Our Simchat Torah “dancing-rabbi”image had been our profile picture for more than a week after the holiday, and while we wish for the Simchat Torah spirit to linger, we realized it’s time to change our profile picture. 

Being that it was already Parshat Noach with its story of the ark and the flood, we thought “Staying Afloat” might be a nice theme for Shabbat – and perhaps for a profile picture, too! Later the same night we went to Wal-Mart and took this picture with the sole remaining post-season life-preserver, two oars and a float. 

(1) First of all, we’d like to take this opportunity to thank all Shabbos House supporters: 

Parents, alumni, friends all keep Shabbos House afloat financially, so we can pay the bills and do all the work we do. The Shabbos House experience may be priceless (like the old Mastercard ad) and it truly is, but all the events, meals, and activities do cost – and its the ongoing generous support of so many that keeps it afloat. Sometimes we think it might be going underwater, but throughout the year there are always people who step up and contribute in large and small ways and all of it is appreciated and goes a long way. Thanks to you Shabbos House continues to operate without debt, every penny going to make it all happen. Thank you!

(2) Staying afloat can also be an emotional challenge:

Many of us, especially at certain times or in specific situations, can feel pressured or threatened by the raging turbulent “waters” raging all around us. Chassidus speaks of the “Mayim Rabbim” overwhelming turbulent waters. It can be hard to keep swimming, often against the tide, especially for those who may be weakened, feel alone or unsupported.

One of the things we (Raizy and Mendel) spend the most time with outside and in between group events, is taking time to meet with or talk with individuals, in person, on the phone or chat, to try to be as supportive and helpful as possible as students and alumni navigate life’s challenges. Shabbos House endeavors to be a Noah’s Ark (in fact it was once called that back in the 1970’s!) a haven and retreat, a safe space as they call it today, a place where students feel like family, a sense of home. 

(3) Staying afloat also has a mystical dimension that we first explored with Matzah-Ball physics:

When it comes to Matzah-Balls most people tend to prefer floaters over sinkers. That’s because floaters are fluffier and sinkers are more dense. Floaters float because their fluffiness indicates empty spaces, porous areas that are filled with air (which is why some use seltzer in making their Matzah Ball mix) which is less dense than water and therefore floats on it. Sinker Matzah-Balls are only tastier if they started off as floaters that eventually filled with richly flavored broth and internalized it, filling its air pockets with soup. But denser sinker Matzah Balls to begin with have little room for anything else, no air pockets, no empty spaces, little room for the soup to filter through and fill it up.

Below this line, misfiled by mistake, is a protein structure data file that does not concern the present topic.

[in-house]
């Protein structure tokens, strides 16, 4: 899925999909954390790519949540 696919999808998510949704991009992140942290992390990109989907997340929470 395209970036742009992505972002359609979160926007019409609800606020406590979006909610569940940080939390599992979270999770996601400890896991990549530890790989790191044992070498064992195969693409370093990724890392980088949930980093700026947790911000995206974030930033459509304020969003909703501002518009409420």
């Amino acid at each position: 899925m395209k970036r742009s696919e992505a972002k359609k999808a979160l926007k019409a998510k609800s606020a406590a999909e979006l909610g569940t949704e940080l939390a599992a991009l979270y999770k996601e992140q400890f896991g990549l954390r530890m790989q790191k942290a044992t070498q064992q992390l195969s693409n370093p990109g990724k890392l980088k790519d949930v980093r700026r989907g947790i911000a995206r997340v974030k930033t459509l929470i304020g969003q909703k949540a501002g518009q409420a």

Chassidus speaks a lot about a key word called “Bittul”. There are all kinds of ways to explain this complex word, but one way to see Bittul is as those porous air-pockets in fluffy Matzah-Balls, the openness to receive, to be receptive, to not be all about and dense with only self. It’s a sense of transcendence, or rising beyond ourselves. Truth be told, if we want to stay afloat in life, if we don’t want to drown in the turbulence of life, we need to have more Bittul, we need to be fluffier Matzah Balls. It will keep us afloat! 

(4) Archimedes Principle can get a little play here, too.

It’s an ancient law of physics that (along with the issue of density) plays a big role in how boats float. Basically the boat pushes down into the water, displacing the water where it sits, which in turn causes a push-back (or push-up) effect, as the water displaced creates an upward thrust against the boat. 

Let’s see Archimedes law in the lens of Jewish identity in a secular world. Imagine that the Jew is the little boat and the deep water all around us is secular life, assimilation into secular life, whatever you want to call it. Some Jews don’t want to take their boats out in water like that. They’d rather not deal with it, it’s too intimidating, too frightening, especially when its surging or turbulent or in strong current. But you are all at college, you are at UAlbany, so your boats are out in the water. Here’s the interesting thing. Sometimes (always in real water, but sometimes in the figurative parable as well) the push-back or push-up from the water is what holds up our boat! 

In the extreme the push-back could be experiencing anti-semitism (that would be an extreme example) but could even be the case with a struggle about Jewish holiday observance on campus, or a heated argument about Israel. Sometimes the pushback (while it feels negative) evokes that buoyancy, the uplift that we need. (See Tanya chapters 18, 19). Sometimes the pushback and challenge brings out something deeper and stronger in ourselves, in our identity, in our response, that helps keep our Jewish identity afloat, sailing ahead within a secular world.